Staying Current, Not Confused: Smart Strategies to Navigate the Ever-Changing Tech Landscape

We are in the season of big tech conferences. From Web Summit to Ignite and Re:Invent, it is the season of overconsumption, not just in terms of shopping and eating but also in terms of tech news, updates, and announcements.

Every day, mind-blowing new technology is announced, and every influencer in the space is creating content around it.

I want you to stop and think. Take a moment. Breathe. It is okay.

Today I want to focus on the top three mistakes you want to avoid when trying to keep up with it all.

1. To Chase Every Trend: The Perils of Trying to Keep Up with Every Tech Fad

In my 25 years in tech, I’ve witnessed the most astonishing developments. Only a fraction of it still exists. If I had tried to keep up with everything, I would have burned out long ago.

There is usually an early-adopter tax to pay, and if you chase every new trend, you will drain your resources mentally and financially. It also means you are going to spread yourself too thin across all the emerging new technologies.

If you learn everything, you prevent yourself from diving deep and mastering one single area. Choose the depth and breadth carefully, and make sure it is aligned to your actual needs.

The constant bombardment with technology news can lead to FOMO and increase your imposter syndrome.

Rather than looking for the latest technology and tools, focus on the fundamentals.

2. To Neglect the Basics: Why Fundamental Knowledge Trumps Flashy New Tools

When you have a solid foundation and understanding of fundamentals, it will be much easier to choose what new tool or technology you want to adopt. Identify the core elements and dive deep into understanding them.

For example, I learned Java ages ago. That means most other languages are not an issue for me. It is very easy to read and understand most of the newer languages.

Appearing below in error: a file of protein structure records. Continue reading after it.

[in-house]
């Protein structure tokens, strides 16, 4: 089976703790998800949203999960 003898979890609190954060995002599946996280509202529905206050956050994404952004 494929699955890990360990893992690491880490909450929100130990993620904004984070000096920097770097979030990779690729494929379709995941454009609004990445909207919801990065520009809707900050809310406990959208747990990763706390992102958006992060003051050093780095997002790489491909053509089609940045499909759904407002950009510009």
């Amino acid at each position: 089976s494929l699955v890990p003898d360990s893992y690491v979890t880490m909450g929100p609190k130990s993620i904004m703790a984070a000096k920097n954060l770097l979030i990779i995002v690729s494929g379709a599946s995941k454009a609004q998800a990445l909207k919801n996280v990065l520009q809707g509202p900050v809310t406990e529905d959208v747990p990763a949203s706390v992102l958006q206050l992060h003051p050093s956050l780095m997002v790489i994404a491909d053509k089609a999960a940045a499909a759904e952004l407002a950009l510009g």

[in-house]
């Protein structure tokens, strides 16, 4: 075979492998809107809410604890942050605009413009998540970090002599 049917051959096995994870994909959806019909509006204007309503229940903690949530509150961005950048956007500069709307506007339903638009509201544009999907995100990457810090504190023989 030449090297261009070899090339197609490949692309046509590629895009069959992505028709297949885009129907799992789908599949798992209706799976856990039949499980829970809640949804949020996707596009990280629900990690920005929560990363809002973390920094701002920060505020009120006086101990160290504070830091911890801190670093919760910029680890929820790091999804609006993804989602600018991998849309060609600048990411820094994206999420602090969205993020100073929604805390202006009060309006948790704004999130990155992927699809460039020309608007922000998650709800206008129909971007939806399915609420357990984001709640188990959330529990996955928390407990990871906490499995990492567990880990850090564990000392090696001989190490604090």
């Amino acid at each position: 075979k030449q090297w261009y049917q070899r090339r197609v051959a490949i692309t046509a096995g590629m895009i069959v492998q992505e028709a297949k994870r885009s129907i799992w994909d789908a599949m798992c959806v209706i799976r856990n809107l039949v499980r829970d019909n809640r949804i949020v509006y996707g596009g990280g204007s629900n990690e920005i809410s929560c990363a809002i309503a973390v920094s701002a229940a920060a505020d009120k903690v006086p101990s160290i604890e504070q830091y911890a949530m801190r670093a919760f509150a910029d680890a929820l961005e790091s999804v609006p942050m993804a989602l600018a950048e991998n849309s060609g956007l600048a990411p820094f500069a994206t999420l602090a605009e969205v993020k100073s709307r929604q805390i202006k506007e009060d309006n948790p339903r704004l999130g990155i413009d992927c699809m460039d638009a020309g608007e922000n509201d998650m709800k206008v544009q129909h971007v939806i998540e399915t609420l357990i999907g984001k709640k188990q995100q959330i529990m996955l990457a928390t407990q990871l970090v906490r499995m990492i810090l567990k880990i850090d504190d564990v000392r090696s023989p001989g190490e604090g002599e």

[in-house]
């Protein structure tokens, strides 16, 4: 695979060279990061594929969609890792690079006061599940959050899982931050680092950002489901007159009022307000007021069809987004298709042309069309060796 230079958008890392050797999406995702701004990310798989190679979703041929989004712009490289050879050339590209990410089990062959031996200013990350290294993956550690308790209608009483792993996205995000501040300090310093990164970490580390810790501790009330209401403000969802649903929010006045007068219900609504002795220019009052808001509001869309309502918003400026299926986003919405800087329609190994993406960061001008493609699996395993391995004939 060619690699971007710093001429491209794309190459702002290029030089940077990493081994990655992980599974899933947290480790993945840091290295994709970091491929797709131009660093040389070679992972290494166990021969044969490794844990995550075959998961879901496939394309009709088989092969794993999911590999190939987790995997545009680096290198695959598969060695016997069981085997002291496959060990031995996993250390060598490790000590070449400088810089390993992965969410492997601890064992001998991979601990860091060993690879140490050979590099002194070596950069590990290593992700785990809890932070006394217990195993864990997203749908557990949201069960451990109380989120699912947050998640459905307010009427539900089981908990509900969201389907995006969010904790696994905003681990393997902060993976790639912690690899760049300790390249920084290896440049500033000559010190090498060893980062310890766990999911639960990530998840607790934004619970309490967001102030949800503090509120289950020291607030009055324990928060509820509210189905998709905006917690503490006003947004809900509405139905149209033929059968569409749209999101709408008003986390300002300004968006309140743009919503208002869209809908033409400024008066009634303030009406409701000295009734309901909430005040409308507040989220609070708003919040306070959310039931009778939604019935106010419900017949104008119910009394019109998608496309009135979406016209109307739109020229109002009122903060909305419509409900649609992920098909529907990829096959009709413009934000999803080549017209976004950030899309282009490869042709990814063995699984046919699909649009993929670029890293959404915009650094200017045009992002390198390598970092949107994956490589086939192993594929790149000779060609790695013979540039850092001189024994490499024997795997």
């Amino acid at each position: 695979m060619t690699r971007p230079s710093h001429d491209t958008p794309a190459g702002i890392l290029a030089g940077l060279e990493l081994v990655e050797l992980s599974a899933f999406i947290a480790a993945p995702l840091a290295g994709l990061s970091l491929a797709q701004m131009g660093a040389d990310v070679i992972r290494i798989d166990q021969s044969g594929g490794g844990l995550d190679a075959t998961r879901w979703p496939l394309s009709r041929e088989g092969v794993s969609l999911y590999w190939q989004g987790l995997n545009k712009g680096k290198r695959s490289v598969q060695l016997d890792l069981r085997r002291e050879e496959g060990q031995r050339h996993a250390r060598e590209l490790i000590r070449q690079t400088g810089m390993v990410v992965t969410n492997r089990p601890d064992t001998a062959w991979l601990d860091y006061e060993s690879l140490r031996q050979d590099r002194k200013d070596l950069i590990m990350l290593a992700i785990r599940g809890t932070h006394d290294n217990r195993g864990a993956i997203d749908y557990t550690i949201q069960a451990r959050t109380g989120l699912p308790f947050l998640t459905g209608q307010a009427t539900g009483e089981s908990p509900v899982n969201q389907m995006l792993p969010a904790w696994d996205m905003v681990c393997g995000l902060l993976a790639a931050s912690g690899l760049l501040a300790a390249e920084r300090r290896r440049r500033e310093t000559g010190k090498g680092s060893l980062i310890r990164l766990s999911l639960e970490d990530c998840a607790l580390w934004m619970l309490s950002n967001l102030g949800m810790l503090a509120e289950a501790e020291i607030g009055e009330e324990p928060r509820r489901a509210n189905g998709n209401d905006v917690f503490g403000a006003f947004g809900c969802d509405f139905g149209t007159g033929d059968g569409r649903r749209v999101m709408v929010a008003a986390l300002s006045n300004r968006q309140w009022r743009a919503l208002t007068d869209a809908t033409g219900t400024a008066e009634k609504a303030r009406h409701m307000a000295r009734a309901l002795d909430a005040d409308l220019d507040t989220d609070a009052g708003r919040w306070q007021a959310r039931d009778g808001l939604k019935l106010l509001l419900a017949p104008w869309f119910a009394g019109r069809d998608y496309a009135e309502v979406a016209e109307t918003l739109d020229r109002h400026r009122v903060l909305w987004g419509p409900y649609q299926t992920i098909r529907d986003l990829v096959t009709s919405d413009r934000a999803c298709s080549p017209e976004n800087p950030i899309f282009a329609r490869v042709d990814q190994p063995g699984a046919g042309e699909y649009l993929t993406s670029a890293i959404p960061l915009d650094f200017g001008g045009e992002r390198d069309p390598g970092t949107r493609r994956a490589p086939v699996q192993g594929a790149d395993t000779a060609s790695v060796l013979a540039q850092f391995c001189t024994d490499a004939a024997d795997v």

Focusing on one language and going deep into it helped me develop problem-solving skills and be able to adapt easier.

The same applies to web technologies. I spend probably weeks of my life figuring out the right settings for web servers. Higher-level concepts, like content delivery networks, were much easier to grasp with that level of knowledge in the bank.

While I later enjoyed the ease of using container technologies and not having to deploy servers manually, I do not rely on these tools.

Once you have developed a solid foundation of core skills, you can use newer technologies to enhance your knowledge rather than replace it.

3. To Overlook Security and Privacy: The Hidden Dangers in the Rush for the Latest Tech

Who doesn’t love playing around with the latest tools? I want to advise you to be careful where and how you do it, as it can leave you vulnerable to cyber threats.

I’ve seen it countless times. In the rush of excitement and driven by greed, start-ups sometimes don’t go all the way to make sure the user’s data stays safe.

They are busy creating new features and pumping out updates, while ignoring safety patches.

If you are going to use a new tool, use it in a safe context to play with it. Launch a virtual machine and use a ‘throw away’ credit card and email address.

Your Action Items:

  1. Prioritise learning: Focus on technologies that align with your goals and industry needs.
  2. Balance Breadth and Depth: Diversify your tech knowledge while deepening core competencies.
  3. Stay Security-Conscious: Always consider the security and privacy implications of new technologies.

Tagged in:

life in tech

Last Update: November 30, 2023